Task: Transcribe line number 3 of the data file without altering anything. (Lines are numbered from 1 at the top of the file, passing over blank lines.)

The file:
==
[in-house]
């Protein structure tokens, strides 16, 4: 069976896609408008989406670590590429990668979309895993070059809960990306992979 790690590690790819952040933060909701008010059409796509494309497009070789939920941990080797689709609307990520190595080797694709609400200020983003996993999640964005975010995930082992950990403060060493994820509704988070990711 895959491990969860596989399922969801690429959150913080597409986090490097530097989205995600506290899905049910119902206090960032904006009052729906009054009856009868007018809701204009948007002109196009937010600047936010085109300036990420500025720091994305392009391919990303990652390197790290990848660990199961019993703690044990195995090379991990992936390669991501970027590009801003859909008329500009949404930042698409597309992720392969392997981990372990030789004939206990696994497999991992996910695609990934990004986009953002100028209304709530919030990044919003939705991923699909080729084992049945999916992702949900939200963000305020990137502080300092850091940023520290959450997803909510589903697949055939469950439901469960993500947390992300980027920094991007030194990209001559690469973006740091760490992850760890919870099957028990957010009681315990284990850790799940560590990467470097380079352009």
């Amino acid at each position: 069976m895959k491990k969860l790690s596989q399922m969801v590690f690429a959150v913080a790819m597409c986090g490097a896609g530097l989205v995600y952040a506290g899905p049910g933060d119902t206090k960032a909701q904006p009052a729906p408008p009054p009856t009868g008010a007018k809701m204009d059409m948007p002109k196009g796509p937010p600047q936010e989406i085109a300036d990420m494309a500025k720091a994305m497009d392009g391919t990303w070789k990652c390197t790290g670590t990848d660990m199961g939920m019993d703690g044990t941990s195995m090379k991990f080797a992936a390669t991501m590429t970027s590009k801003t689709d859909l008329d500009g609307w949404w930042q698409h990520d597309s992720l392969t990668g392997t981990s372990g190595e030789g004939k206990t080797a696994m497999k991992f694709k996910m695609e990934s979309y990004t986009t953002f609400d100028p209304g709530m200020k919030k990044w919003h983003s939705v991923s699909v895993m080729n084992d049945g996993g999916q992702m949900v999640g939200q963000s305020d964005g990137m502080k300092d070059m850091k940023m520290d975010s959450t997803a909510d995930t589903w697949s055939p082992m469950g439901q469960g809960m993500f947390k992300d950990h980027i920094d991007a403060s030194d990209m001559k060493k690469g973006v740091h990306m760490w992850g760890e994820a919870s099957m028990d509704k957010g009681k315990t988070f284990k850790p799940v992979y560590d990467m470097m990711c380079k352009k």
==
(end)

């Amino acid at each position: 069976m895959k491990k969860l790690s596989q399922m969801v590690f690429a959150v913080a790819m597409c986090g490097a896609g530097l989205v995600y952040a506290g899905p049910g933060d119902t206090k960032a909701q904006p009052a729906p408008p009054p009856t009868g008010a007018k809701m204009d059409m948007p002109k196009g796509p937010p600047q936010e989406i085109a300036d990420m494309a500025k720091a994305m497009d392009g391919t990303w070789k990652c390197t790290g670590t990848d660990m199961g939920m019993d703690g044990t941990s195995m090379k991990f080797a992936a390669t991501m590429t970027s590009k801003t689709d859909l008329d500009g609307w949404w930042q698409h990520d597309s992720l392969t990668g392997t981990s372990g190595e030789g004939k206990t080797a696994m497999k991992f694709k996910m695609e990934s979309y990004t986009t953002f609400d100028p209304g709530m200020k919030k990044w919003h983003s939705v991923s699909v895993m080729n084992d049945g996993g999916q992702m949900v999640g939200q963000s305020d964005g990137m502080k300092d070059m850091k940023m520290d975010s959450t997803a909510d995930t589903w697949s055939p082992m469950g439901q469960g809960m993500f947390k992300d950990h980027i920094d991007a403060s030194d990209m001559k060493k690469g973006v740091h990306m760490w992850g760890e994820a919870s099957m028990d509704k957010g009681k315990t988070f284990k850790p799940v992979y560590d990467m470097m990711c380079k352009k």